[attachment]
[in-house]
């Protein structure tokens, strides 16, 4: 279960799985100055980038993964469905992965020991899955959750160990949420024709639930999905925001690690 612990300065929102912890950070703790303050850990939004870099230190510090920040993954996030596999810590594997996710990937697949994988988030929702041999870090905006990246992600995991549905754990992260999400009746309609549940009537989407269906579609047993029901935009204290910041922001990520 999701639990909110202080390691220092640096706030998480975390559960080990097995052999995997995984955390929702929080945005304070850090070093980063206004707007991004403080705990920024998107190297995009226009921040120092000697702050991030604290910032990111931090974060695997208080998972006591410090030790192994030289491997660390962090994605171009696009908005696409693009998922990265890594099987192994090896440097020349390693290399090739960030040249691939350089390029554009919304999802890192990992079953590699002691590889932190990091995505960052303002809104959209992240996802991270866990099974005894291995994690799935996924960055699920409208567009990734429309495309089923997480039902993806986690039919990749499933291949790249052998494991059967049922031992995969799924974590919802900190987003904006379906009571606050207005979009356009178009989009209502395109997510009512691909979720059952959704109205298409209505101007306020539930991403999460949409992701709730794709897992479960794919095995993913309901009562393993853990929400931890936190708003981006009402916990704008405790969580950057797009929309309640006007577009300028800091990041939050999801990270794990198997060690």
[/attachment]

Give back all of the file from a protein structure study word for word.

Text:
[in-house]
């Protein structure tokens, strides 16, 4: 279960799985100055980038993964469905992965020991899955959750160990949420024709639930999905925001690690 612990300065929102912890950070703790303050850990939004870099230190510090920040993954996030596999810590594997996710990937697949994988988030929702041999870090905006990246992600995991549905754990992260999400009746309609549940009537989407269906579609047993029901935009204290910041922001990520 999701639990909110202080390691220092640096706030998480975390559960080990097995052999995997995984955390929702929080945005304070850090070093980063206004707007991004403080705990920024998107190297995009226009921040120092000697702050991030604290910032990111931090974060695997208080998972006591410090030790192994030289491997660390962090994605171009696009908005696409693009998922990265890594099987192994090896440097020349390693290399090739960030040249691939350089390029554009919304999802890192990992079953590699002691590889932190990091995505960052303002809104959209992240996802991270866990099974005894291995994690799935996924960055699920409208567009990734429309495309089923997480039902993806986690039919990749499933291949790249052998494991059967049922031992995969799924974590919802900190987003904006379906009571606050207005979009356009178009989009209502395109997510009512691909979720059952959704109205298409209505101007306020539930991403999460949409992701709730794709897992479960794919095995993913309901009562393993853990929400931890936190708003981006009402916990704008405790969580950057797009929309309640006007577009300028800091990041939050999801990270794990198997060690």